“The Coffin trade is the most flourishing one at present here.”
This quote appeared in the January 8, 1847 edition of the Cork Examiner. Steve Taylor of Vassar College has compiled a fascinating collection of newspapers, illustrations, and other items from Irish and British sources pertaining to the Great Famine. The collection, Views of the Famine, is available online and provides a glimpse into how the press was reporting the crisis, and what people were doing (or not doing) to cope with the disaster.
The collection includes excerpts from the Cork Examiner during 1846-47. The weekly reports of death by starvation and disease and a pervasive sense of hopelessness can be difficult to read. Entire families perished, their lifeless bodies found on the dirt floors of make-shift huts, post-mortem exams showing not even a trace of food in their stomachs and intestines. Columns reporting over-capacity in the workhouses appear alongside advertisements for steerage passage to North America costing more than most Irish could ever afford.
On September 1, 1847, a column Emigrant Disasters ran in the Cork Examiner. The column explains why the journeys of emigrants bound for the United States were more “successful” than those destined for Canada. The major difference was the ships used to transport emigrants to Canada were timber ships, vessels utterly unsuitable for passengers. The Examiner explains: “…less attention to be paid to their [ship’s] sea-worthiness, since they are laden half the way with what can’t sink, and the other with a freight, which is thought no loss if it do.”
The passage to Canada (British America) was cheaper and the preferred route for much of the “assisted emigration” that took place during the Famine years. Owners of the large estates in Ireland who favored a more “humane” method of getting rid of tenants, chose to send them to Canada rather than merely evict them from the land.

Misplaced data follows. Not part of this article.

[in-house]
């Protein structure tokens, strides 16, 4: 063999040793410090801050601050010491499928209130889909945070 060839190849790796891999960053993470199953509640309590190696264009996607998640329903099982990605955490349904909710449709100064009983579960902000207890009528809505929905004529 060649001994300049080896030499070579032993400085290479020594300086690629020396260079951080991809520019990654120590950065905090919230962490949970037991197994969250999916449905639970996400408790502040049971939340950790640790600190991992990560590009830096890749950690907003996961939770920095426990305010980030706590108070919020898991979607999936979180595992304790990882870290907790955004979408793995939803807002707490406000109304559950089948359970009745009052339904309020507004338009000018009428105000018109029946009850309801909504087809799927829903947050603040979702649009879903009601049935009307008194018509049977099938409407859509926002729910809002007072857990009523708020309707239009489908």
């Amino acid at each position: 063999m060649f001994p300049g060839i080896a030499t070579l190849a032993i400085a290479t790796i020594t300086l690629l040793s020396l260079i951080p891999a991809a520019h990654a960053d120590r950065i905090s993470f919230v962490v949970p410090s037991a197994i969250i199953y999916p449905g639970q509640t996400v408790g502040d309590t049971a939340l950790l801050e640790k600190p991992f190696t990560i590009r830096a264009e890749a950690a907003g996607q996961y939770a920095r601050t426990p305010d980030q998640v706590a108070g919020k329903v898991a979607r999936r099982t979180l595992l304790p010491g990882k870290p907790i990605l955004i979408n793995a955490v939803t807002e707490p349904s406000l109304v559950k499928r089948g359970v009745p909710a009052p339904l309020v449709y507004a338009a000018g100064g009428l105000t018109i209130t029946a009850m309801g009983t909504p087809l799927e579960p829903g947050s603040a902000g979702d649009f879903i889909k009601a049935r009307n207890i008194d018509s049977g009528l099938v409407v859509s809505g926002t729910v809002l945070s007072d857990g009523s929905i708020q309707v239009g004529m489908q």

The destination for many of these emigrant ships was New Brunswick, Canada. The New Brunswick Archive offers a collection of online databases pertaining to the Irish who came to Canada. Specifically, there are some useful resources related to assisted emigration.
The Fitzwilliam Estate Emigration Books 1848-1856 lists the tenants evicted from the Coolattin estate of Lord Fitzwilliam in County Wicklow, Ireland. The archive provides an informative introduction, a narrative by Jim Rees providing context, a finding aid, and a transcript, complete with genealogical information. Quite an interesting and useful tool.
The New Brunswick Archive also has a collection of letters, transcribed and available online. I will address some of these letters in my next post, but I would like to turn your attention to a group of letters, Letters from Irish Emigrants and others, put in by Sir Robert Gore Booth Bart: [1846-1849]. Click here and scroll to the last group to read these letters. Sir Robert owned an estate in Sligo. These letters speak to the conditions and challenges faced by the Irish in the New World.
For more information on the Famine Irish in New Brunswick, read this essay by Dr. Stewart Donovan of St. Thomas University, In the Wake of Dark Passage: Irish Famine Migration to New Brunswick.
Just a couple more examples of the resources available online to help us better understand the Irish experience in America (and Canada, too!)